As James McDougal, a former friend and business partner of the Clintons (in the now-ancient Whitewater land deal-turned-scandal) put it, “I think the Clintons are really sort of like tornadoes moving through people’s lives. I’m just one of the people left in the wake of their passing by.”

  11. AesopFan Says:

    One of the amusing facets of this debacle is the Dueling Experts phenomenon, exemplified here by two “professional intel ops” with totally opposite conclusions.


    What We Know Now
    By John Sipher
    Wednesday, September 6, 2017 at 8:01 AM

    [Editor’s Note: In this special Just Security article, highly respected former member of the CIA’s Senior Intelligence Service, John Sipher examines the Steele dossier using methods that an intelligence officer would to try to validate such information. Sipher concludes that the dossier’s information on campaign collusion is generally credible when measured against standard Russian intelligence practices, events subsequent to Steele’s reporting, and information that has become available in the nine months since Steele’s final report. The dossier, in Sipher’s view, is not without fault, including factual inaccuracies. Those errors, however, do not detract from an overarching framework that has proven to be ever more reliable as new revelations about potential Trump campaign collusion with the Kremlin and its affiliates has come to light in the nine months since Steele submitted his final report.]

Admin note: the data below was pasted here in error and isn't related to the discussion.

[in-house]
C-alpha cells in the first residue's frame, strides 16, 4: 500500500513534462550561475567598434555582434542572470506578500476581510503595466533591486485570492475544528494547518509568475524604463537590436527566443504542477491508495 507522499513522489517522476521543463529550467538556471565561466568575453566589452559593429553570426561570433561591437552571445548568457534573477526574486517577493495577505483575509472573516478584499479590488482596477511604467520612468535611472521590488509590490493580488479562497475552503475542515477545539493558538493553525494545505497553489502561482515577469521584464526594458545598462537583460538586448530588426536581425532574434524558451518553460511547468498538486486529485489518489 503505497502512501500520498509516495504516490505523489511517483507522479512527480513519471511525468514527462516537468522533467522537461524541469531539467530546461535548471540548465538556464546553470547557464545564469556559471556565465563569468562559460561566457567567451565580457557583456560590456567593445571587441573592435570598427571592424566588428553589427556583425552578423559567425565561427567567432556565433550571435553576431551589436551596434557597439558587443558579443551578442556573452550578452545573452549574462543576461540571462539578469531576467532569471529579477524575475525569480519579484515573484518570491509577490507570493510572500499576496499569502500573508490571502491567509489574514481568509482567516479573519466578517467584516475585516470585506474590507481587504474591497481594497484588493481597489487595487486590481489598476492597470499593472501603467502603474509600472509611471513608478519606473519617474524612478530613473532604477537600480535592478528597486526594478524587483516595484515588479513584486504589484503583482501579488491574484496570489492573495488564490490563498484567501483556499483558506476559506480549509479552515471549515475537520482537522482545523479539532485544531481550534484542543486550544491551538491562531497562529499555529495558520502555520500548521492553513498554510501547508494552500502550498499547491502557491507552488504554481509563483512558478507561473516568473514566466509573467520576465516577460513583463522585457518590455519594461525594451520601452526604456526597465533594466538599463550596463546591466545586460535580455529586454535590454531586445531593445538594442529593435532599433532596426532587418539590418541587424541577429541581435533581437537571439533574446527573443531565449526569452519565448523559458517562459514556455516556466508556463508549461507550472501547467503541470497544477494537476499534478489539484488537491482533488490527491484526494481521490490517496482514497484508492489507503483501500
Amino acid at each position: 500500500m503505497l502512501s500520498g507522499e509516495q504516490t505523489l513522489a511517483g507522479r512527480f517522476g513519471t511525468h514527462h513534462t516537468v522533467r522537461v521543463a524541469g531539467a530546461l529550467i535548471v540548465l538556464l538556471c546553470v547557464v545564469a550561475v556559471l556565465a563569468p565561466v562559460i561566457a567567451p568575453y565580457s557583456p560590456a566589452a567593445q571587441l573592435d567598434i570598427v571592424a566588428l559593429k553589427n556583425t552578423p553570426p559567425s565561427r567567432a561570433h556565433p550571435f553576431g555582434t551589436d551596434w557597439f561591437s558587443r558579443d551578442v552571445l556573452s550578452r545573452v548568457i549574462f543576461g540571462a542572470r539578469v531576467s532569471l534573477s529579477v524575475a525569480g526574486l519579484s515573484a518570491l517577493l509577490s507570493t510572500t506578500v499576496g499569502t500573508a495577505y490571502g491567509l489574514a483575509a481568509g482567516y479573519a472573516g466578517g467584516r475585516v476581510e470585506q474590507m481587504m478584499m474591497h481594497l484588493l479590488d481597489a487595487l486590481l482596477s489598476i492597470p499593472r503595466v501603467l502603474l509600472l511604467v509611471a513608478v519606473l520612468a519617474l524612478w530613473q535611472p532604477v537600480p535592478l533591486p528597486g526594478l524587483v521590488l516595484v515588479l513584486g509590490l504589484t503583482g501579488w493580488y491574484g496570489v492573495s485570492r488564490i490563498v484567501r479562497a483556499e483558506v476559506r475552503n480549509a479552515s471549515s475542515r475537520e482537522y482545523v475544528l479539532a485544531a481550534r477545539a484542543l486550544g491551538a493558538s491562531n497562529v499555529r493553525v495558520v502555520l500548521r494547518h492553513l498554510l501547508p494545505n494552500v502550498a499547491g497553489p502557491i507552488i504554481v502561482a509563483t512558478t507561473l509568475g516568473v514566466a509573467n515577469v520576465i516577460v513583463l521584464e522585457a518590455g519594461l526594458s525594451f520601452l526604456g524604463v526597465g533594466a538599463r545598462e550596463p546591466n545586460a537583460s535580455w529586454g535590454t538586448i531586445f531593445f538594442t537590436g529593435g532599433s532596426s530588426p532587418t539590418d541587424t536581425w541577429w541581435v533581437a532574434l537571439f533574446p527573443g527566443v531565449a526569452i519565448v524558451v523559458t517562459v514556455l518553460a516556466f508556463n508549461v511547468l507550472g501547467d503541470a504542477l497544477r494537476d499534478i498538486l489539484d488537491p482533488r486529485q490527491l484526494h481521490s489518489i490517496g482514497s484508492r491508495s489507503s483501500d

Former CIA Officer: ‘Russiagate’ Was Manufactured By The Clinton Campaign